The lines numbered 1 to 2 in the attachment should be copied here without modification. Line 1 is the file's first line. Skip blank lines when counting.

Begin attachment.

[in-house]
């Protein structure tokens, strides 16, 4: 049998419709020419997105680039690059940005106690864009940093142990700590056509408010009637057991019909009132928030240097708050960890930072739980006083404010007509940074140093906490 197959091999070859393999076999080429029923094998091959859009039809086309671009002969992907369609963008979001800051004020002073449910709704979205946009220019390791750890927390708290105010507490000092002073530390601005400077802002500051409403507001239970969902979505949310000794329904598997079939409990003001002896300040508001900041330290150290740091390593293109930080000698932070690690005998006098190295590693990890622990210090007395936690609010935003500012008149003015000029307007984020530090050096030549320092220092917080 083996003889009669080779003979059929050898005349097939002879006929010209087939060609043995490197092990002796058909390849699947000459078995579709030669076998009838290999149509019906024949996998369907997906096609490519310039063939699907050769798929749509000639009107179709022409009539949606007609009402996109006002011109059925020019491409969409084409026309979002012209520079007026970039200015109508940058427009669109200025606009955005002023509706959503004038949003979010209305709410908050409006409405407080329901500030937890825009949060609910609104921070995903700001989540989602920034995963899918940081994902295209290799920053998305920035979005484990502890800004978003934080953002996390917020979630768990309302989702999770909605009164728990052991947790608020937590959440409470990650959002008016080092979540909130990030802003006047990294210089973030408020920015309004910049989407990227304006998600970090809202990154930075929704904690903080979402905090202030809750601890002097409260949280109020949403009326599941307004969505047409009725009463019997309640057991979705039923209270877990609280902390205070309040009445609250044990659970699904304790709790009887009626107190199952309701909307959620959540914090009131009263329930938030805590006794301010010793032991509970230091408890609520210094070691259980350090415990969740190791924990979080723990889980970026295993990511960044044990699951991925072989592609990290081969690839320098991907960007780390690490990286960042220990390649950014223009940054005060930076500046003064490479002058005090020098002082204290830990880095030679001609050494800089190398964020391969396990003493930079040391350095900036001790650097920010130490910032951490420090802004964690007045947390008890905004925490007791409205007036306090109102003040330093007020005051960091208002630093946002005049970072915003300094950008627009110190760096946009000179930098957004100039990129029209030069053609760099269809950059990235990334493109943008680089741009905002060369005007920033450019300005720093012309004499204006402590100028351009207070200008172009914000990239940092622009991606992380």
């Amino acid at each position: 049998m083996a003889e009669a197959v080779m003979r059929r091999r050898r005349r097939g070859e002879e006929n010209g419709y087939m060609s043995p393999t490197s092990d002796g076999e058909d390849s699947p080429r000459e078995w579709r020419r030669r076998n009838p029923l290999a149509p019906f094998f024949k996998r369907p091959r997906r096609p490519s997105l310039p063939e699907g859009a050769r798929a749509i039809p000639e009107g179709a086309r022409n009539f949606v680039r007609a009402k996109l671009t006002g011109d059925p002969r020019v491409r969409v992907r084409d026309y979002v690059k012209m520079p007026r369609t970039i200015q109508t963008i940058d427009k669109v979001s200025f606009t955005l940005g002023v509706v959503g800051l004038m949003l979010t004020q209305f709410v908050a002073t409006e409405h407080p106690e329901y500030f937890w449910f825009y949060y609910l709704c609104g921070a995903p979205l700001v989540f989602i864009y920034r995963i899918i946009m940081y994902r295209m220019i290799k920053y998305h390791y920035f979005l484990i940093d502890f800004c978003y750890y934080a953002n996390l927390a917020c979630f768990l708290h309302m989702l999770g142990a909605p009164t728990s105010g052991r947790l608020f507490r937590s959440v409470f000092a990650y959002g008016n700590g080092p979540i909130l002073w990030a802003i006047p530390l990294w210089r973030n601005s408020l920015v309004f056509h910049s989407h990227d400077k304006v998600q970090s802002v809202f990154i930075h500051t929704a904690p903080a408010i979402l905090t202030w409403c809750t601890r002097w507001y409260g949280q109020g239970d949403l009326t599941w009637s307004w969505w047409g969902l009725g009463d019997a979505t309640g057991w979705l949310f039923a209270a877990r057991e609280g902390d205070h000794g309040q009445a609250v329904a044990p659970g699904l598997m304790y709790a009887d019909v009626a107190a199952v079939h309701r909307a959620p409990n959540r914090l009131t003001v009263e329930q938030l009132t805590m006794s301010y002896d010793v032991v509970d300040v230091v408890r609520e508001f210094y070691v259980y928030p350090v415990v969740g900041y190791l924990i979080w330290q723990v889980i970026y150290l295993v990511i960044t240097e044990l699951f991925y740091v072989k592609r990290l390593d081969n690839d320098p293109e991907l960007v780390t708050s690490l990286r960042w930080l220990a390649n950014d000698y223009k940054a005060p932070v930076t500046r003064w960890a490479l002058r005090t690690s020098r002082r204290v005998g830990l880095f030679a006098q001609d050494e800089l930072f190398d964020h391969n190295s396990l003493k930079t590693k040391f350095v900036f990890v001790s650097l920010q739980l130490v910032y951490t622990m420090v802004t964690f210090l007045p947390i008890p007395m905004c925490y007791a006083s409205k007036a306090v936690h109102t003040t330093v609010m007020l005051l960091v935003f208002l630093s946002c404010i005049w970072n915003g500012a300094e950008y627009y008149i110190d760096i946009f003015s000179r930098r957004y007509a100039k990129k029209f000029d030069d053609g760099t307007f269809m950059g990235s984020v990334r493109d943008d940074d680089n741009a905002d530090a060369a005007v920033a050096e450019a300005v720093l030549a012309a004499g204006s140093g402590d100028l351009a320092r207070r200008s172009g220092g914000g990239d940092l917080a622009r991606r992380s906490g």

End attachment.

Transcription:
[in-house]
């Protein structure tokens, strides 16, 4: 049998419709020419997105680039690059940005106690864009940093142990700590056509408010009637057991019909009132928030240097708050960890930072739980006083404010007509940074140093906490 197959091999070859393999076999080429029923094998091959859009039809086309671009002969992907369609963008979001800051004020002073449910709704979205946009220019390791750890927390708290105010507490000092002073530390601005400077802002500051409403507001239970969902979505949310000794329904598997079939409990003001002896300040508001900041330290150290740091390593293109930080000698932070690690005998006098190295590693990890622990210090007395936690609010935003500012008149003015000029307007984020530090050096030549320092220092917080 083996003889009669080779003979059929050898005349097939002879006929010209087939060609043995490197092990002796058909390849699947000459078995579709030669076998009838290999149509019906024949996998369907997906096609490519310039063939699907050769798929749509000639009107179709022409009539949606007609009402996109006002011109059925020019491409969409084409026309979002012209520079007026970039200015109508940058427009669109200025606009955005002023509706959503004038949003979010209305709410908050409006409405407080329901500030937890825009949060609910609104921070995903700001989540989602920034995963899918940081994902295209290799920053998305920035979005484990502890800004978003934080953002996390917020979630768990309302989702999770909605009164728990052991947790608020937590959440409470990650959002008016080092979540909130990030802003006047990294210089973030408020920015309004910049989407990227304006998600970090809202990154930075929704904690903080979402905090202030809750601890002097409260949280109020949403009326599941307004969505047409009725009463019997309640057991979705039923209270877990609280902390205070309040009445609250044990659970699904304790709790009887009626107190199952309701909307959620959540914090009131009263329930938030805590006794301010010793032991509970230091408890609520210094070691259980350090415990969740190791924990979080723990889980970026295993990511960044044990699951991925072989592609990290081969690839320098991907960007780390690490990286960042220990390649950014223009940054005060930076500046003064490479002058005090020098002082204290830990880095030679001609050494800089190398964020391969396990003493930079040391350095900036001790650097920010130490910032951490420090802004964690007045947390008890905004925490007791409205007036306090109102003040330093007020005051960091208002630093946002005049970072915003300094950008627009110190760096946009000179930098957004100039990129029209030069053609760099269809950059990235990334493109943008680089741009905002060369005007920033450019300005720093012309004499204006402590100028351009207070200008172009914000990239940092622009991606992380």